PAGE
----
Managing stress during the COVID-19 outbreak

The outbreak of the coronavirus (COVID-19) is a stressful and challenging time for many. Diabetes Queensland wants you to know we are here to help and support you.

We know that the daily news about the virus is difficult to hear and the social changes that are being put in place are confronting. But we hope above all else that everyone can come together – as Australians usually do when we are under pressure – and extend extra kindness, patience and care for each other at this time.

While we can’t control everything that is going on around us, we can control how we choose to look after ourselves. Now is the time to choose to control what you can control, be it your sleep, stress, social environment or what you choose to eat.

A sense of control helps us feel calmer, more relaxed and less stressed.

What can you control?

There are things that you can do to help you stay safer so focusing on these is very helpful. Wash your hands thoroughly and regularly. Sing happy birthday twice while you wash. Take your vitamins and medication and eat a healthy diet with lots of fresh fruit and vegetables.

What makes you feel safe?

Make positive choices about gatherings and social events for example, by limiting your exposure you will feel safer.

In these uncertain times the best we can do is avoid panicking, follow the official health advice, and monitor government advisories.
There is a lot of information and rumour out there, some of it accurate and some of it is opinion and scaremongering. Limit the amount of time and the quantity of information that you attend to. While it’s important to stay informed, too much information can be overwhelming and stressful.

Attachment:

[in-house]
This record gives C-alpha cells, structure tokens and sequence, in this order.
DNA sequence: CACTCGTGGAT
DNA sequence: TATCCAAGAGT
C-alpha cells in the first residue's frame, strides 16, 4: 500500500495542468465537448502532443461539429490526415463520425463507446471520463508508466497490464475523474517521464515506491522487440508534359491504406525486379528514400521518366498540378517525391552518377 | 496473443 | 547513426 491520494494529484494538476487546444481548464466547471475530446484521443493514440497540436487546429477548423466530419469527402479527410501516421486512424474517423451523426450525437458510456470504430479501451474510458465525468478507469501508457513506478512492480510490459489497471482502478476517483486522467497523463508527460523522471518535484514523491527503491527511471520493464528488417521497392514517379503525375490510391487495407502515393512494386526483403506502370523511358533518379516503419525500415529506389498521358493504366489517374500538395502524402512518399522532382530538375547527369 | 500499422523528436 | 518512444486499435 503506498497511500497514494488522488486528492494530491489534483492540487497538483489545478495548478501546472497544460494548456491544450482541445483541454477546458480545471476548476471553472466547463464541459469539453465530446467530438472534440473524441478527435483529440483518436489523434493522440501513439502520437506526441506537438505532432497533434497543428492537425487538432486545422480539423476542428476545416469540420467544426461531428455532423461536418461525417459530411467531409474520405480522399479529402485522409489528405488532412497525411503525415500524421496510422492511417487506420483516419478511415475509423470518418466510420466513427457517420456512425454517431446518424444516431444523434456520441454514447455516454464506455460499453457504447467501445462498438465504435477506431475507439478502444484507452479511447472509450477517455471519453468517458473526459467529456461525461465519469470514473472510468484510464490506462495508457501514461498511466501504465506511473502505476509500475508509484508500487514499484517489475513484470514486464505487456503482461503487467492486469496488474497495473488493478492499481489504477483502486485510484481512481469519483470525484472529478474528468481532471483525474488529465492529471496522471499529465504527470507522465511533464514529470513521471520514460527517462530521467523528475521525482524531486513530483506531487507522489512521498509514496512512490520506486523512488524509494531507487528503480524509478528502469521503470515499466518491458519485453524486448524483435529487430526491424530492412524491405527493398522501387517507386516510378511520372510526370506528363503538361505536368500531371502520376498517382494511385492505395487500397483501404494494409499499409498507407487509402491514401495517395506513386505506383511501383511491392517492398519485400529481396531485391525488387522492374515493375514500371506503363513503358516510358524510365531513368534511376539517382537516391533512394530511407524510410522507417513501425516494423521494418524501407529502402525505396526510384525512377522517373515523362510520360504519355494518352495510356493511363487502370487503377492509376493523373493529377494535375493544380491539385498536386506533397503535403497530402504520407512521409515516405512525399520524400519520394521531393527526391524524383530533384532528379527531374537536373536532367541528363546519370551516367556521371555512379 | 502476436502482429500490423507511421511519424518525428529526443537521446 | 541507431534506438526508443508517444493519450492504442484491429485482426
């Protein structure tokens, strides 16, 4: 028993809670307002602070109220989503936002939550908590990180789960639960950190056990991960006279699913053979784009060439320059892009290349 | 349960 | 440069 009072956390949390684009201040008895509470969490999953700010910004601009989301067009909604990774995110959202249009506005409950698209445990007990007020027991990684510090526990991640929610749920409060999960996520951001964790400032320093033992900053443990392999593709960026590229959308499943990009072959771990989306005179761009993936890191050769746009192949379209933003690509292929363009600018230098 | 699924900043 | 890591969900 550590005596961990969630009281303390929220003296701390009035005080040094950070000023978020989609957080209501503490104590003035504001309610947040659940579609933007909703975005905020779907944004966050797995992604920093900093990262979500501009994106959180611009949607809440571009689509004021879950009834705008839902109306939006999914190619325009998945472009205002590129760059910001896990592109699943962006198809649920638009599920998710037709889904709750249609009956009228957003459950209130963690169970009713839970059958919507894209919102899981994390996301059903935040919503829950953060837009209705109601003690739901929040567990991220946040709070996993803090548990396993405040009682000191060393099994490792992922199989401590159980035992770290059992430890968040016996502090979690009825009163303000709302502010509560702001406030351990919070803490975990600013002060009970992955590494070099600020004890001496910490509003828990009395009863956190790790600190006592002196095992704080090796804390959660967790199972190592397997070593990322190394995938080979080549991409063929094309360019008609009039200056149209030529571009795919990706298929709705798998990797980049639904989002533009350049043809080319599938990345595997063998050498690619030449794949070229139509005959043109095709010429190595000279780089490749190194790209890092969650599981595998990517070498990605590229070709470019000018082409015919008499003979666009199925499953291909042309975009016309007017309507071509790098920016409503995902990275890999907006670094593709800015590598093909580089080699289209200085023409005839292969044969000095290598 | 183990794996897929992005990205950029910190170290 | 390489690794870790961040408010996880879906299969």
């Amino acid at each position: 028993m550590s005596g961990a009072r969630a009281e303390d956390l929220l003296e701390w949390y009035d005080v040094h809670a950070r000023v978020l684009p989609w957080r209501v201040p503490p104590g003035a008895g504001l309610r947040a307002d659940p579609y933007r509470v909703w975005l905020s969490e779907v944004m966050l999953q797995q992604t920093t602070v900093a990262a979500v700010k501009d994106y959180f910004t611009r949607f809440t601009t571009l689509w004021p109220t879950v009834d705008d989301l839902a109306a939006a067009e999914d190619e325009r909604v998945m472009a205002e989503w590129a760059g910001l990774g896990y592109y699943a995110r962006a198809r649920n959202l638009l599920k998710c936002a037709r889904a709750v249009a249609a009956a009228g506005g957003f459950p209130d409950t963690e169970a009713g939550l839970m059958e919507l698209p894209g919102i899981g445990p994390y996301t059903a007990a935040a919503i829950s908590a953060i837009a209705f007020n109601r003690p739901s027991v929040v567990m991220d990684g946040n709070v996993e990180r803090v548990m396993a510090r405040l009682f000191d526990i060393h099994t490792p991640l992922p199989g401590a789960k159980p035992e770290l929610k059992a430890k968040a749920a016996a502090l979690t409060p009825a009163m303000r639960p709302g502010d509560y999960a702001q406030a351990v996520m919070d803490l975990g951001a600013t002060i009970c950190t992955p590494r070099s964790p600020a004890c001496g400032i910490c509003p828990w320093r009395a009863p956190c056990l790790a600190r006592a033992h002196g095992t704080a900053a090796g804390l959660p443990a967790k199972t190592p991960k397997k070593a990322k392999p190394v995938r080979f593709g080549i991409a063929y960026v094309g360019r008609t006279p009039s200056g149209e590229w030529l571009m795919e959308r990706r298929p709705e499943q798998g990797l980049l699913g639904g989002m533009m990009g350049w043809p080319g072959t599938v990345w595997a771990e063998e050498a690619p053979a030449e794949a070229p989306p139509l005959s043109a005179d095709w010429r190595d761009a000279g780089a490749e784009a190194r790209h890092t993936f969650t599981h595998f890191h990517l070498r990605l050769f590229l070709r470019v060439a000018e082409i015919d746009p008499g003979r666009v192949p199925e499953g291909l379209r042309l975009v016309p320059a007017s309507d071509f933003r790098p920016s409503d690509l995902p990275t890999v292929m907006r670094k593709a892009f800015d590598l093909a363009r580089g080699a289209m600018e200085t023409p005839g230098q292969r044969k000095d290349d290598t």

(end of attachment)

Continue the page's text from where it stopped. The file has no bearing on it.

It is important to get your information from reliable sources such as:
Department of Health’s Coronavirus Information Page
World Health Organization – coronavirus disease (COVID-19).

Get some fresh air

Getting some fresh air and some Vitamin D will help you think more clearly. Try and sit on your balcony or in your garden if you have one, or take a walk around the block. Exercise will also help with both your physical and mental health.

Reach out to support others in need

Research shows that by helping others such as the elderly, or the isolated we feel less anxious and happier. Maybe you could cook a meal for a neighbour, help them with their shopping or buy them a coffee to show them they have your support.

Stay in the present

Worry is about what has, or what might happen. Challenge yourself to stay in the present moment. Deal with the here and now.
What have you been putting off for a while because you haven’t had the time? Can you take advantage of the extra time that you have because of cancelled events to cook, paint or repair, learn to meditate or tend to the garden? There is no point worrying about what might happen. Prepare yourself, but focus on what you can control. If you feel worried, focus your attention on what you can see, hear and feel. Think of three things in each category. It will help you come back to the present.

Reach out if you need support

Talk to friends, family and neighbours. Most people are keen to support those in need. If you feel particularly anxious or are struggling with your mental health, reach out to your doctor or another health professional.

Diabetes Queensland has a team of health professionals that can support you including a Psychologist. Call our Helpline on 1800 177 055 and ask to speak to a Diabetes Educator, Dietician, Exercise Physiologist or our Psychologist on Call.

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